Ersatz pennant races -- like one between the New York Yankees and Tampa Bay Rays in the American League East -- have little drama with nothing to gain but home-field advantage.
With at least a wild-card playoff berth clinched, the Yankees will rest regulars to play backups. The Rays are giving away tickets.
Crisis equals opportunity and baseball should take full advantage to make a change that seems radical but would merely bring the sport into step with its competition.
In their offseason meetings, the people who run the game should shorten the regular season and expand the playoffs -- and not just by adding two extra wild-card teams, the current popular notion.
Instead of a 162-game regular season followed by three rounds of playoffs for eight teams, baseball should have a 148-game regular season with four rounds of playoffs for 16 teams.
Instead of limiting the first round to best-of-five -- as is the case now -- make all rounds best-of-7.
How would this work?
The regular season could end on Labor Day. Each league would send three divisional winners and five other qualifiers. They could play four rounds in five weeks, including travel days.
The World Series would end in mid-October, the way it should.
Ticket and broadcast revenue lost by cutting the regular season would be replaced by more playoff money.
And think of the buzz. Instead of ceding fan and media interest to football, baseball in September would get a month of tournament attention much like March Madness for college basketball.
Serious people are dropping hints, including commissioner Bud Selig. In Texas on Wednesday, Selig said playoff expansion is "something that needs to be revisited."
In Chicago last week, Selig said baseball has "less teams than any other sport" in its playoffs and that "the wild card has worked better than any of us could believe."
Selig helped institute the wild card -- and an extra round of playoffs -- in 1994, though it was first used in 1995, when baseball came back from a strike that killed the 1994 World Series.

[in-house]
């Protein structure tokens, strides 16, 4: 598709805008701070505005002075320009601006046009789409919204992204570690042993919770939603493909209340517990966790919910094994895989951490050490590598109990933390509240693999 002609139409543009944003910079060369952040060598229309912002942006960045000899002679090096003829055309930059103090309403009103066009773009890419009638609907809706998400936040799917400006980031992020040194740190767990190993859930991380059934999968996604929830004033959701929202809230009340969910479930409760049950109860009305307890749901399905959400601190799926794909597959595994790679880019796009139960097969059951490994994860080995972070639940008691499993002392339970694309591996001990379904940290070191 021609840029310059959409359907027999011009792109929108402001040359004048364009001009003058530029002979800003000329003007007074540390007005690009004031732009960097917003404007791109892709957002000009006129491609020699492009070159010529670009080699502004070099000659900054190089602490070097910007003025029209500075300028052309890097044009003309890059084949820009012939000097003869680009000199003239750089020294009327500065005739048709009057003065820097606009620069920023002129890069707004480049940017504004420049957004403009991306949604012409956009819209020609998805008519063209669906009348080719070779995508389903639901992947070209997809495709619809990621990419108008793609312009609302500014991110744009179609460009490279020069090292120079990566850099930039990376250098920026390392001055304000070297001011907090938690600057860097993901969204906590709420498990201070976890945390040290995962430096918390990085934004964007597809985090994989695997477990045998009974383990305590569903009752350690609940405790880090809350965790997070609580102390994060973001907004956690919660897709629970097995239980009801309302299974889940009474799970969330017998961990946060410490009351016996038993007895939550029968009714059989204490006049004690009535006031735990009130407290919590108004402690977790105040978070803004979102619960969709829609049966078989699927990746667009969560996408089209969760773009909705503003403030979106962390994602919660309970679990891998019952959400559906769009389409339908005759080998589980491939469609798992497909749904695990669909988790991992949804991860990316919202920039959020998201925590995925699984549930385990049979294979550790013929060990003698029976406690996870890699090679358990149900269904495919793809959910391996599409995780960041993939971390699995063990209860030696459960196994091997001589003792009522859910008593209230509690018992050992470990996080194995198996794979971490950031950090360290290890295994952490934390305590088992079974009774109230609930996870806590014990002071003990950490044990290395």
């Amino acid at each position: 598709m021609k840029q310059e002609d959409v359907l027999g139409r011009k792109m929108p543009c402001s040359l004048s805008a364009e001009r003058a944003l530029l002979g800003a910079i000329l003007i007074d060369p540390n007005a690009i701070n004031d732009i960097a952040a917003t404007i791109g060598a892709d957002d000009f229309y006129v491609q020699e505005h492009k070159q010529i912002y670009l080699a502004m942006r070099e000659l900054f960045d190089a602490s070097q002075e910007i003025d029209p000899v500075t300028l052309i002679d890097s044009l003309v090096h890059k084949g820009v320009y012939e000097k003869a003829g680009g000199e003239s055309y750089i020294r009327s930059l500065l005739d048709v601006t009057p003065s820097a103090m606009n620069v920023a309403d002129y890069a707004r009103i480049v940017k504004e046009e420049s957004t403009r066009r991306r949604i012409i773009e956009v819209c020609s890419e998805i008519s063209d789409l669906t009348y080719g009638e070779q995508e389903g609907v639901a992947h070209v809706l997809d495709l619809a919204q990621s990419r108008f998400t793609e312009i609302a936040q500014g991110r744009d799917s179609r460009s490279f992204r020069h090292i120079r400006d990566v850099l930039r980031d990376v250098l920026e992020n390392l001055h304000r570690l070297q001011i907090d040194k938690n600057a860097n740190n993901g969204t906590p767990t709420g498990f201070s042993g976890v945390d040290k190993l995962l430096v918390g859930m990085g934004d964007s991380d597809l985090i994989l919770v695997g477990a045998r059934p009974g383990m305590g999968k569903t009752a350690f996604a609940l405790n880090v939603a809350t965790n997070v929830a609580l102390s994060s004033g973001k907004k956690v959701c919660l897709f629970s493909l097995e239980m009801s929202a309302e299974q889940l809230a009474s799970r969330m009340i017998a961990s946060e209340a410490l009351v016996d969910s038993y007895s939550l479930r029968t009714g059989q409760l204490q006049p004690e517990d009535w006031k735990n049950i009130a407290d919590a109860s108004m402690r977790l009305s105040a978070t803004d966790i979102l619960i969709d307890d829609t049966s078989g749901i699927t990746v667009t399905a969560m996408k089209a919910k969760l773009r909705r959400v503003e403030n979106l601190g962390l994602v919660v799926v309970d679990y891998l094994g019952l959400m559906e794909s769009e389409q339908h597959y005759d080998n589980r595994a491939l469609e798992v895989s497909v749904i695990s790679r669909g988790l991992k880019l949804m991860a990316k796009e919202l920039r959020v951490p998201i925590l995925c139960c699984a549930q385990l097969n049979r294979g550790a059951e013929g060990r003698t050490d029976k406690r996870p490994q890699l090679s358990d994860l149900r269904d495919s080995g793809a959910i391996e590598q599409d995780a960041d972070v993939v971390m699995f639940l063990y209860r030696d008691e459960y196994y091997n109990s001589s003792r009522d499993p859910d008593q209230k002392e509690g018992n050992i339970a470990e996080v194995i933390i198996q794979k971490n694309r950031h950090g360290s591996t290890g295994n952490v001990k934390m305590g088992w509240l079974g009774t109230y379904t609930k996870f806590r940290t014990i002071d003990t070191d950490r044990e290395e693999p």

The extra round seemed radical then.
So did the designated hitter when it was introduced in the American League in 1973.
So did the expansion of playoffs from two teams to four teams in 1969.
So did lengthening the schedule from 154 games to 162 games in 1961 (American League) and 1962 (National League).
Face it, baseball is a traditional game, and its history shows that change brings immediate chagrin that morphs into grudging acceptance that hardens into a new tradition.
Selig has a 14-member panel to discuss change and one important member is Mike Scioscia, manager of the Los Angeles Angels. He recently suggested a cut back to 158 games.
Scioscia told the Los Angeles Times the financial impact could be minimized by tightening the schedule and expanding the first round of playoffs.
His suggestions are visionary; they just don't go far enough. Making the tournament 16 teams would bring baseball equal to the National Basketball Association and National Hockey League.
The National Football League includes 12 teams and a bye week for divisional winners; that would be wrong for baseball because divisional winners would go stale during a full week off.
Of course there would be negative effects. If you go by Wednesday morning's standings, one team below .500 -- the Mets -- would hold the last berth in the National League.
Perhaps more playoffs would lessen the value of the regular season. But keeping more teams in contention before the end of the season in early September would make up for it.
But couldn't 28 playoff games wear out a pitching staff? Not really. With 148 regular-season games and 28 in the postseason, a team could play 178 games.
Under the current system -- 162 in the regular season and up to 19 in the playoffs -- a team can play 181.
Oh, and if only 11 scheduled off days during the regular season is cause for concern, bring back the regular doubleheaders for Memorial Day, Independence Day and Labor Day.
Presto! You have three more off days and three holiday specials to sell in advance to families seeking economic and entertainment value in tough financial times.
Drastic as all this sounds, it's really just a facelift for a sport that needs a little work from time to time. And now is the time to do it for "the only sport that goes forward and backward."